Apps, Digital medicine, Integrative Medicine, Meditation, mHealth, MInd-Body, Mobile Health, Yoga

From iOS to OM: When High Tech Meets High Touch

A few weeks ago, ABC News gathered together a group of yogis, meditators and researchers for a Twitter chat on yoga and meditation.  Tweeting away were Dr. Josephine Briggs (head of NCCAM), Senator Tim Ryan (a proponent of mindfulness in government), and experts from medical institutions nationwide (Harvard, Mayo, and UCSF, to name a few).  As we sat around the modern-day campfire that is Twitter, we swapped ideas and shared nuggets of wisdom and data.  I was struck by the irony of that moment.  Ancient modalities spoken through modern soundbytes. Technology was blurring the once-distinct boundary between holistic and futuristic.



The digital age has made its way into every industry, and integrative medicine is no exception.  With its burgeoning cadre of smartphone apps for meditation and yoga, the mHealth movement in integrative medicine stands firmly at the crossroads where high tech meets high touch. And for those of us who prescribe wellness, this could be a welcome addition to our doctor’s bag of tricks.

One of the greatest challenges of promoting healthy living is behavior change. The gap between knowledge and practice is vast.  For most of us, when it comes to stress, exercise, or nutrition…um, well, but [insert your personal explanation here].  It is these ums, wells and buts that the mHealth movement aims to tackle.  Through user engagement, apps are making getting healthy almost…fun.  In high-brow research terms, this is called the gamification of health behavior.  And early studies suggest some promise in motivating behavior change.  


Harnessing patient motivation is a big theme in healthcare right now, with health coaching and motivational interviewing being the buzzwords du jour.  And your smartphone, never more than an arm’s length away, might be a powerful health motivator.  The mHealth movement hopes to leverage this sense of personalized proximity to change health behavior.

But can the innovative spirit of mHealth fully integrate into a conventional medical system mired in its molasses-slow protocols? Will mHealth be able to partner with doctors, a group traditionally thought of as risk-averse, slow-adopters? And can it help patients become more intentional and thoughtful in their daily behaviors, ultimately changing health outcomes?

Big questions, many answers. (Wish there was an app for that.)


Gene expression, Genetics, Genomics, Integrative Medicine, Meditation, MInd-Body, Telomerase, Telomeres

Can Meditation Change Your Genes?


It really does sound like an infomercial, doesn’t it? Another gimmicky health ad from Ms. HydroxyCut or Mr. 5-Hour-Energy.  But before you roll your eyes, consider this.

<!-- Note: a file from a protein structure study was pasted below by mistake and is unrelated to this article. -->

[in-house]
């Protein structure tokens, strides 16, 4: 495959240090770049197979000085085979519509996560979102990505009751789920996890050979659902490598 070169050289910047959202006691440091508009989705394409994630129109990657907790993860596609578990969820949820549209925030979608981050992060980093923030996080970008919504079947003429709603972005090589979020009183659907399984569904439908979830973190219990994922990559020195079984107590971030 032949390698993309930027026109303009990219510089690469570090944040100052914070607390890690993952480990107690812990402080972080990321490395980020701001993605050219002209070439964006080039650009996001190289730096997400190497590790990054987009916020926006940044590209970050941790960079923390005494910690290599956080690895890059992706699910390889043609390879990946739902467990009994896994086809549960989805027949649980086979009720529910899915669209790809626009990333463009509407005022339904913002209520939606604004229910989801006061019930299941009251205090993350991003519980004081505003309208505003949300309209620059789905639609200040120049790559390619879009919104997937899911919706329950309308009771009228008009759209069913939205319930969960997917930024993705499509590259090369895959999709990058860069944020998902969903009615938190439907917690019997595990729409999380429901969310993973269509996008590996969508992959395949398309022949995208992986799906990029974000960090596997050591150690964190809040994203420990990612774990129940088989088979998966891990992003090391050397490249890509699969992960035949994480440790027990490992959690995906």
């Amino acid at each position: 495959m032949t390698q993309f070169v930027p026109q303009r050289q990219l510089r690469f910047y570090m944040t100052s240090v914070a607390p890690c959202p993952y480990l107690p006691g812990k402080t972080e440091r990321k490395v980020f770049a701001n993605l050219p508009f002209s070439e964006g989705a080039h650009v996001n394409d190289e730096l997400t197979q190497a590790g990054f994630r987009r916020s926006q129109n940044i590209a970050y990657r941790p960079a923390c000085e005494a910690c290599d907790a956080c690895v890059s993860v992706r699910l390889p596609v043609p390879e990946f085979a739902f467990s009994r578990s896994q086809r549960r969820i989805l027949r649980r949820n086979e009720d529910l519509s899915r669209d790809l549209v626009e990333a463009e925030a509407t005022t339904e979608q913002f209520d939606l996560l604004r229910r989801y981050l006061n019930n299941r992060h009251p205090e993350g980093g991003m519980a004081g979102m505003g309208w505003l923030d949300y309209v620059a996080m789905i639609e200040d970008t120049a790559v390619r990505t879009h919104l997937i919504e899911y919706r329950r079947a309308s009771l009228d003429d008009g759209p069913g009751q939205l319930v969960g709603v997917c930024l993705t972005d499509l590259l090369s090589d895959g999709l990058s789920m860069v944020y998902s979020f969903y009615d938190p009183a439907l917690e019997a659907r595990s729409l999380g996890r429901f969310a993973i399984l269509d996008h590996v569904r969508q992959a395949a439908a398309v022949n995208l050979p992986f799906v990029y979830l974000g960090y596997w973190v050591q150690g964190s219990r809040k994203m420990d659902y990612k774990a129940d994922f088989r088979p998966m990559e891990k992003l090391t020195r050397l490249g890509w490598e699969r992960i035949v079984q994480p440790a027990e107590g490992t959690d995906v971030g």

It might be true.

Emerging research suggests a relationship between the practice of meditation and genetic changes.  Let’s consider the evidence.  

Exhibit A:

In 2009, researchers at UCSF began thinking about the link between meditation and our genes.  They focused on the genetic area called telomeres.  Found at the ends of our DNA, telomeres serve as a bumper for our genetic cargo.  The longer your telomeres, the better-protected your DNA is from the occasional biologic fender-bender, and the longer the cell can survive.  Telomeres are the marker of cellular longevity.  Not surprisingly, they adapt to environmental stimuli.  The researchers wondered aloud: If chronic stress, depression and other negative psychological states can shorten telomeres, could something proven to improve mood, like meditation, help keep telomeres long and healthy?


Exhibit B:

In 2010, Nobel laureate Elizabeth Blackburn and her colleagues published the first study on the effects of meditation on genetic activity.  They looked at enzyme levels of telomerase, which manages telomere length.  Enzyme activity was higher in the group of 30 meditators compared to the 30 non-meditators, and the researchers concluded that meditation may increase enzyme activity, thereby protecting telomere length.

Exhibit C:

In April 2013, Elizabeth Hoge and her colleagues at Harvard took the research a step farther by studying actual telomere length and meditation.  They compared the telomere length of 15 experienced meditators to 22 non-meditators, and found that meditators had longer telomeres.  Their takeaway was that meditation offers the intriguing possibility of altering telomere length, and consequently, a cell’s longevity.

Exhibit D:

The most recent study on genetic changes with meditation was published last week by the Benson-Henry Institute.  They compared the big-picture genetic profiles of 26 first-time meditators to 26 experienced meditators, and found that different sets of genes were expressed.  And in experienced meditators, just one session of meditation changed cellular activity.  The researchers concluded that meditation may change big-picture genetic profiles and cellular activity.


The Verdict:

Meditation does change your genes.  Its no gimmick.  The field of mind-body genomics offers fascinating discoveries and much promise.  But what do these genetic changes mean clinically? And how do they impact disease prevention and treatment?

On that, the jury is still deliberating….